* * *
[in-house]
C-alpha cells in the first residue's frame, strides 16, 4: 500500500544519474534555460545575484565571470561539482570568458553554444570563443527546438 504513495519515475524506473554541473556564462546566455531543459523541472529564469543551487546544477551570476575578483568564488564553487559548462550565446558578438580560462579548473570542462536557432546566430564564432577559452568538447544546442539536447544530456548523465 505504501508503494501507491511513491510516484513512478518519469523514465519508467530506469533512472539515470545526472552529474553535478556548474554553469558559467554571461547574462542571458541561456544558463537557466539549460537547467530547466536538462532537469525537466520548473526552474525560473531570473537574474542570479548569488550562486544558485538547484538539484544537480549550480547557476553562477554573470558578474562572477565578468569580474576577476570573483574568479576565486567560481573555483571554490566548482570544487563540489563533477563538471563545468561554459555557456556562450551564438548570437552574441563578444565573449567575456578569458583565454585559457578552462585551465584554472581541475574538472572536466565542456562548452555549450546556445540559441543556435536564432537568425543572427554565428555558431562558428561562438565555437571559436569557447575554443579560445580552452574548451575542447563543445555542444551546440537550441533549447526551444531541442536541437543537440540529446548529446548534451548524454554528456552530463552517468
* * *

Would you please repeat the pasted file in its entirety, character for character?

[in-house]
C-alpha cells in the first residue's frame, strides 16, 4: 500500500544519474534555460545575484565571470561539482570568458553554444570563443527546438 504513495519515475524506473554541473556564462546566455531543459523541472529564469543551487546544477551570476575578483568564488564553487559548462550565446558578438580560462579548473570542462536557432546566430564564432577559452568538447544546442539536447544530456548523465 505504501508503494501507491511513491510516484513512478518519469523514465519508467530506469533512472539515470545526472552529474553535478556548474554553469558559467554571461547574462542571458541561456544558463537557466539549460537547467530547466536538462532537469525537466520548473526552474525560473531570473537574474542570479548569488550562486544558485538547484538539484544537480549550480547557476553562477554573470558578474562572477565578468569580474576577476570573483574568479576565486567560481573555483571554490566548482570544487563540489563533477563538471563545468561554459555557456556562450551564438548570437552574441563578444565573449567575456578569458583565454585559457578552462585551465584554472581541475574538472572536466565542456562548452555549450546556445540559441543556435536564432537568425543572427554565428555558431562558428561562438565555437571559436569557447575554443579560445580552452574548451575542447563543445555542444551546440537550441533549447526551444531541442536541437543537440540529446548529446548534451548524454554528456552530463552517468